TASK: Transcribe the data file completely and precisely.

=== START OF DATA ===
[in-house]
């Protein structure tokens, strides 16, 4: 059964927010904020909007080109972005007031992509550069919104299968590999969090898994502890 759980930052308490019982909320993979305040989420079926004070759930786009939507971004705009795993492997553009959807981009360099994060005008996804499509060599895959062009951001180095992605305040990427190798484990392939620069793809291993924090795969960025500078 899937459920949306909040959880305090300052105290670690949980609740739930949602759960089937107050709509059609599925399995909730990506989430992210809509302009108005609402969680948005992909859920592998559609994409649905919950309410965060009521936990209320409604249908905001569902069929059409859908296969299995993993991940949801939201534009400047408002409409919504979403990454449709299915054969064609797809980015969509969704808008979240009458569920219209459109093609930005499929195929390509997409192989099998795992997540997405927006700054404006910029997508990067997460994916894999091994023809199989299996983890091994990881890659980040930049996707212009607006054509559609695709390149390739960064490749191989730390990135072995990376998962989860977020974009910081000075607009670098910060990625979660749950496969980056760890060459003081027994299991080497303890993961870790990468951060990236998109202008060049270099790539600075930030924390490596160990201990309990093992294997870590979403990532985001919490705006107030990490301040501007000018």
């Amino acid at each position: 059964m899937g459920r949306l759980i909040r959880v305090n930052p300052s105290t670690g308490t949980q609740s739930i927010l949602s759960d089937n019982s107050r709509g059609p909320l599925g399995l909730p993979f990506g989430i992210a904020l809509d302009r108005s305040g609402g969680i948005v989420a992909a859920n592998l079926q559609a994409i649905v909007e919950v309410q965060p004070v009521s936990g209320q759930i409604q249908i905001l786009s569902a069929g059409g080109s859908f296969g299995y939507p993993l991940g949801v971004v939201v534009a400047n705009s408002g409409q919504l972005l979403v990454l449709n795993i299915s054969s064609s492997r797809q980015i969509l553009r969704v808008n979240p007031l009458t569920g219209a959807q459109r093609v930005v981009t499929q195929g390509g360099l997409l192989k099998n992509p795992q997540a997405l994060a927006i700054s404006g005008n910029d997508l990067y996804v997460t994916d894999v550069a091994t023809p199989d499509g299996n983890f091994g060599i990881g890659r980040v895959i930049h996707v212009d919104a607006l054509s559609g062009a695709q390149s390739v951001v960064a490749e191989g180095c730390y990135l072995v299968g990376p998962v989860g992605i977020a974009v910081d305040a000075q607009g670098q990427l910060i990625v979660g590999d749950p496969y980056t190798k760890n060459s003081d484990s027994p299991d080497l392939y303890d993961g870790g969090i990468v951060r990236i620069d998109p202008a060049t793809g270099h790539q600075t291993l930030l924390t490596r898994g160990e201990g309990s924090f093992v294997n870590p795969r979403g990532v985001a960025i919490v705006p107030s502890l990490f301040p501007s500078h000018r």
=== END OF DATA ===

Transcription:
[in-house]
């Protein structure tokens, strides 16, 4: 059964927010904020909007080109972005007031992509550069919104299968590999969090898994502890 759980930052308490019982909320993979305040989420079926004070759930786009939507971004705009795993492997553009959807981009360099994060005008996804499509060599895959062009951001180095992605305040990427190798484990392939620069793809291993924090795969960025500078 899937459920949306909040959880305090300052105290670690949980609740739930949602759960089937107050709509059609599925399995909730990506989430992210809509302009108005609402969680948005992909859920592998559609994409649905919950309410965060009521936990209320409604249908905001569902069929059409859908296969299995993993991940949801939201534009400047408002409409919504979403990454449709299915054969064609797809980015969509969704808008979240009458569920219209459109093609930005499929195929390509997409192989099998795992997540997405927006700054404006910029997508990067997460994916894999091994023809199989299996983890091994990881890659980040930049996707212009607006054509559609695709390149390739960064490749191989730390990135072995990376998962989860977020974009910081000075607009670098910060990625979660749950496969980056760890060459003081027994299991080497303890993961870790990468951060990236998109202008060049270099790539600075930030924390490596160990201990309990093992294997870590979403990532985001919490705006107030990490301040501007000018």
């Amino acid at each position: 059964m899937g459920r949306l759980i909040r959880v305090n930052p300052s105290t670690g308490t949980q609740s739930i927010l949602s759960d089937n019982s107050r709509g059609p909320l599925g399995l909730p993979f990506g989430i992210a904020l809509d302009r108005s305040g609402g969680i948005v989420a992909a859920n592998l079926q559609a994409i649905v909007e919950v309410q965060p004070v009521s936990g209320q759930i409604q249908i905001l786009s569902a069929g059409g080109s859908f296969g299995y939507p993993l991940g949801v971004v939201v534009a400047n705009s408002g409409q919504l972005l979403v990454l449709n795993i299915s054969s064609s492997r797809q980015i969509l553009r969704v808008n979240p007031l009458t569920g219209a959807q459109r093609v930005v981009t499929q195929g390509g360099l997409l192989k099998n992509p795992q997540a997405l994060a927006i700054s404006g005008n910029d997508l990067y996804v997460t994916d894999v550069a091994t023809p199989d499509g299996n983890f091994g060599i990881g890659r980040v895959i930049h996707v212009d919104a607006l054509s559609g062009a695709q390149s390739v951001v960064a490749e191989g180095c730390y990135l072995v299968g990376p998962v989860g992605i977020a974009v910081d305040a000075q607009g670098q990427l910060i990625v979660g590999d749950p496969y980056t190798k760890n060459s003081d484990s027994p299991d080497l392939y303890d993961g870790g969090i990468v951060r990236i620069d998109p202008a060049t793809g270099h790539q600075t291993l930030l924390t490596r898994g160990e201990g309990s924090f093992v294997n870590p795969r979403g990532v985001a960025i919490v705006p107030s502890l990490f301040p501007s500078h000018r």